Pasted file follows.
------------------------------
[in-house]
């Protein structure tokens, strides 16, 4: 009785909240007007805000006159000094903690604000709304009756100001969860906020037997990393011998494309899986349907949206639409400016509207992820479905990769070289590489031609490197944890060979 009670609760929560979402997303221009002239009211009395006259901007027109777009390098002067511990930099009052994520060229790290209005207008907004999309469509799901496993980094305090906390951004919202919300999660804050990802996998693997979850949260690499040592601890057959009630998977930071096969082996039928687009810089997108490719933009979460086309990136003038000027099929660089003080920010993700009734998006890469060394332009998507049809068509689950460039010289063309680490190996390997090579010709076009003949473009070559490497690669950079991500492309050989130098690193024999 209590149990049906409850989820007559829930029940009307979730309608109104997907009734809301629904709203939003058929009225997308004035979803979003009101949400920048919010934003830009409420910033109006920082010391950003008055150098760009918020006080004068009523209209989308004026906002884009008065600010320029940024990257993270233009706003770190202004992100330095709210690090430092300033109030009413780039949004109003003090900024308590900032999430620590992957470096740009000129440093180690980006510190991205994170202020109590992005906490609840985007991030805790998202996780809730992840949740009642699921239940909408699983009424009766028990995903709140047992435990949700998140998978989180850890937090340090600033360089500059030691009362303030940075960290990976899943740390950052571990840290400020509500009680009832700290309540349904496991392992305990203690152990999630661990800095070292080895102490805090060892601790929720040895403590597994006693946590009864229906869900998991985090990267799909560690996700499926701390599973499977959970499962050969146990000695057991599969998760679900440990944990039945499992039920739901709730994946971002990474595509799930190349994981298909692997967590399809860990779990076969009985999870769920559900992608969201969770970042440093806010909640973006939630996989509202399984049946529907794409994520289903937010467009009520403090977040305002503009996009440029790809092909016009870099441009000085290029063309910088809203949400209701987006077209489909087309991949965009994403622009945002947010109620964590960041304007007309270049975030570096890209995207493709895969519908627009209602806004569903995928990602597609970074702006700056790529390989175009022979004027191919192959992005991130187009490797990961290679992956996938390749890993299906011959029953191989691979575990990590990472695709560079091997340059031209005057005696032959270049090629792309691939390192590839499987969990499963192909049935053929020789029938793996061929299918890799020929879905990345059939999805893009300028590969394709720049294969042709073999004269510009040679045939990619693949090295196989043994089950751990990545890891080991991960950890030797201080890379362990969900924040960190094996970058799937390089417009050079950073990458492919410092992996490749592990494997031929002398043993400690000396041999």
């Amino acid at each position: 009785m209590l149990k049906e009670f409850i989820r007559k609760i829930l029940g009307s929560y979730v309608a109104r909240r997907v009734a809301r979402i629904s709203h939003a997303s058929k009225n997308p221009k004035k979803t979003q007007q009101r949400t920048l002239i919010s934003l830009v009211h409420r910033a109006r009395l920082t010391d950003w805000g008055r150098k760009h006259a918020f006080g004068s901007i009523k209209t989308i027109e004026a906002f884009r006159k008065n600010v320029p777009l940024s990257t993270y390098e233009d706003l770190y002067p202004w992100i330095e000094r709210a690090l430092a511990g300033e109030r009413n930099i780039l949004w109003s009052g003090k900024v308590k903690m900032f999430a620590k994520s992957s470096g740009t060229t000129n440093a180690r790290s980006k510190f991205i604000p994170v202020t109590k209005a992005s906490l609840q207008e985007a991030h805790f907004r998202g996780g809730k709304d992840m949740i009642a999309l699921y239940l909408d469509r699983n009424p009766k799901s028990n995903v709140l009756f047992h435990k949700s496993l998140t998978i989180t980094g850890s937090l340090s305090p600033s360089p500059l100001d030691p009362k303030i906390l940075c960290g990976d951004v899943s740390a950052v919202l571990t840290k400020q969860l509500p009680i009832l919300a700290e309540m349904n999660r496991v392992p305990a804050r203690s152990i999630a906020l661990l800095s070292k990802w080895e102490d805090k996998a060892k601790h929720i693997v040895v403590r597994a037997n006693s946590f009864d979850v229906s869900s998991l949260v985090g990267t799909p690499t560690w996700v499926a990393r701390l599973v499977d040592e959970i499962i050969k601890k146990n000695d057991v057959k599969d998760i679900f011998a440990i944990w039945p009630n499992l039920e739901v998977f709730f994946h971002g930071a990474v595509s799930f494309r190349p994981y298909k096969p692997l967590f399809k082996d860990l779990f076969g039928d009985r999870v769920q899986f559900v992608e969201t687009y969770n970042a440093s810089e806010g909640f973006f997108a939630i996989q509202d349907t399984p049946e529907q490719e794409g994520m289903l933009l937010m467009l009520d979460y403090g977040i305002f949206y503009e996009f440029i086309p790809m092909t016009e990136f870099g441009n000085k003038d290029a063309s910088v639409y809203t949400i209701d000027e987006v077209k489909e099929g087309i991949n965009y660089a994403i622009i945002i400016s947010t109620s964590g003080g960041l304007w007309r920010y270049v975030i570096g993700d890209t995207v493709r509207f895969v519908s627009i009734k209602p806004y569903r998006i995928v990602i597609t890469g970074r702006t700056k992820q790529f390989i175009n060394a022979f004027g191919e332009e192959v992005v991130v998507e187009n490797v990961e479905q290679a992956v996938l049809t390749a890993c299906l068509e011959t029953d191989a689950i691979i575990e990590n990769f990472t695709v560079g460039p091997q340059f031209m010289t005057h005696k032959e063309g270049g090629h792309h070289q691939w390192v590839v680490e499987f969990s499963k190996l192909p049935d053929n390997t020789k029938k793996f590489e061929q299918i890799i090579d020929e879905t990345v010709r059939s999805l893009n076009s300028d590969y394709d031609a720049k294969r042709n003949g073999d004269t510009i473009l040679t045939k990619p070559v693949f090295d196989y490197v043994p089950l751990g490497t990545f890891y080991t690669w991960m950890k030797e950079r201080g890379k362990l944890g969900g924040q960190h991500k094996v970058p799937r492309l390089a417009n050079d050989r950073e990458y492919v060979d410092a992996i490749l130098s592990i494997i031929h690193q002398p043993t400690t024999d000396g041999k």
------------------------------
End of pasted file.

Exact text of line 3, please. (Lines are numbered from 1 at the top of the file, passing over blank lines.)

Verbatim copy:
């Amino acid at each position: 009785m209590l149990k049906e009670f409850i989820r007559k609760i829930l029940g009307s929560y979730v309608a109104r909240r997907v009734a809301r979402i629904s709203h939003a997303s058929k009225n997308p221009k004035k979803t979003q007007q009101r949400t920048l002239i919010s934003l830009v009211h409420r910033a109006r009395l920082t010391d950003w805000g008055r150098k760009h006259a918020f006080g004068s901007i009523k209209t989308i027109e004026a906002f884009r006159k008065n600010v320029p777009l940024s990257t993270y390098e233009d706003l770190y002067p202004w992100i330095e000094r709210a690090l430092a511990g300033e109030r009413n930099i780039l949004w109003s009052g003090k900024v308590k903690m900032f999430a620590k994520s992957s470096g740009t060229t000129n440093a180690r790290s980006k510190f991205i604000p994170v202020t109590k209005a992005s906490l609840q207008e985007a991030h805790f907004r998202g996780g809730k709304d992840m949740i009642a999309l699921y239940l909408d469509r699983n009424p009766k799901s028990n995903v709140l009756f047992h435990k949700s496993l998140t998978i989180t980094g850890s937090l340090s305090p600033s360089p500059l100001d030691p009362k303030i906390l940075c960290g990976d951004v899943s740390a950052v919202l571990t840290k400020q969860l509500p009680i009832l919300a700290e309540m349904n999660r496991v392992p305990a804050r203690s152990i999630a906020l661990l800095s070292k990802w080895e102490d805090k996998a060892k601790h929720i693997v040895v403590r597994a037997n006693s946590f009864d979850v229906s869900s998991l949260v985090g990267t799909p690499t560690w996700v499926a990393r701390l599973v499977d040592e959970i499962i050969k601890k146990n000695d057991v057959k599969d998760i679900f011998a440990i944990w039945p009630n499992l039920e739901v998977f709730f994946h971002g930071a990474v595509s799930f494309r190349p994981y298909k096969p692997l967590f399809k082996d860990l779990f076969g039928d009985r999870v769920q899986f559900v992608e969201t687009y969770n970042a440093s810089e806010g909640f973006f997108a939630i996989q509202d349907t399984p049946e529907q490719e794409g994520m289903l933009l937010m467009l009520d979460y403090g977040i305002f949206y503009e996009f440029i086309p790809m092909t016009e990136f870099g441009n000085k003038d290029a063309s910088v639409y809203t949400i209701d000027e987006v077209k489909e099929g087309i991949n965009y660089a994403i622009i945002i400016s947010t109620s964590g003080g960041l304007w007309r920010y270049v975030i570096g993700d890209t995207v493709r509207f895969v519908s627009i009734k209602p806004y569903r998006i995928v990602i597609t890469g970074r702006t700056k992820q790529f390989i175009n060394a022979f004027g191919e332009e192959v992005v991130v998507e187009n490797v990961e479905q290679a992956v996938l049809t390749a890993c299906l068509e011959t029953d191989a689950i691979i575990e990590n990769f990472t695709v560079g460039p091997q340059f031209m010289t005057h005696k032959e063309g270049g090629h792309h070289q691939w390192v590839v680490e499987f969990s499963k190996l192909p049935d053929n390997t020789k029938k793996f590489e061929q299918i890799i090579d020929e879905t990345v010709r059939s999805l893009n076009s300028d590969y394709d031609a720049k294969r042709n003949g073999d004269t510009i473009l040679t045939k990619p070559v693949f090295d196989y490197v043994p089950l751990g490497t990545f890891y080991t690669w991960m950890k030797e950079r201080g890379k362990l944890g969900g924040q960190h991500k094996v970058p799937r492309l390089a417009n050079d050989r950073e990458y492919v060979d410092a992996i490749l130098s592990i494997i031929h690193q002398p043993t400690t024999d000396g041999k």